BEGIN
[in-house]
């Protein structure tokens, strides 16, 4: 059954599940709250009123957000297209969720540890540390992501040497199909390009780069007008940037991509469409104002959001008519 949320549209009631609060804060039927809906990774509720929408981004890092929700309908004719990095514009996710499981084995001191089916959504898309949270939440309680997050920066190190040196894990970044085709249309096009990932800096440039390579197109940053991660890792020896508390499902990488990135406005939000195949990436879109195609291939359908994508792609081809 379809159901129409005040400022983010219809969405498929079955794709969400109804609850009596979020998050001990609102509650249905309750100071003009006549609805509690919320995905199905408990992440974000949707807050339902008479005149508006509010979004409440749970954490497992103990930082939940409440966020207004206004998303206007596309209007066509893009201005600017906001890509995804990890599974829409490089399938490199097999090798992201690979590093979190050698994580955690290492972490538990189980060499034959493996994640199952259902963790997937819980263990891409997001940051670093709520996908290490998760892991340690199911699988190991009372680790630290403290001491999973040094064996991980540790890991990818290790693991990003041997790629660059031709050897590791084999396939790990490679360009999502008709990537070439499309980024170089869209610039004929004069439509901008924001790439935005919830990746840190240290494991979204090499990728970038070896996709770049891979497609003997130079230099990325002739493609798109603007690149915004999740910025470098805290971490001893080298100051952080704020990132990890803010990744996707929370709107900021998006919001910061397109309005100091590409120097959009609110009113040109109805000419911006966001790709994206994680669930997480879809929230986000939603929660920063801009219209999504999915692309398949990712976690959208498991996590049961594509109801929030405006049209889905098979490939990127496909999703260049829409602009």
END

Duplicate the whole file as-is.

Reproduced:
[in-house]
């Protein structure tokens, strides 16, 4: 059954599940709250009123957000297209969720540890540390992501040497199909390009780069007008940037991509469409104002959001008519 949320549209009631609060804060039927809906990774509720929408981004890092929700309908004719990095514009996710499981084995001191089916959504898309949270939440309680997050920066190190040196894990970044085709249309096009990932800096440039390579197109940053991660890792020896508390499902990488990135406005939000195949990436879109195609291939359908994508792609081809 379809159901129409005040400022983010219809969405498929079955794709969400109804609850009596979020998050001990609102509650249905309750100071003009006549609805509690919320995905199905408990992440974000949707807050339902008479005149508006509010979004409440749970954490497992103990930082939940409440966020207004206004998303206007596309209007066509893009201005600017906001890509995804990890599974829409490089399938490199097999090798992201690979590093979190050698994580955690290492972490538990189980060499034959493996994640199952259902963790997937819980263990891409997001940051670093709520996908290490998760892991340690199911699988190991009372680790630290403290001491999973040094064996991980540790890991990818290790693991990003041997790629660059031709050897590791084999396939790990490679360009999502008709990537070439499309980024170089869209610039004929004069439509901008924001790439935005919830990746840190240290494991979204090499990728970038070896996709770049891979497609003997130079230099990325002739493609798109603007690149915004999740910025470098805290971490001893080298100051952080704020990132990890803010990744996707929370709107900021998006919001910061397109309005100091590409120097959009609110009113040109109805000419911006966001790709994206994680669930997480879809929230986000939603929660920063801009219209999504999915692309398949990712976690959208498991996590049961594509109801929030405006049209889905098979490939990127496909999703260049829409602009």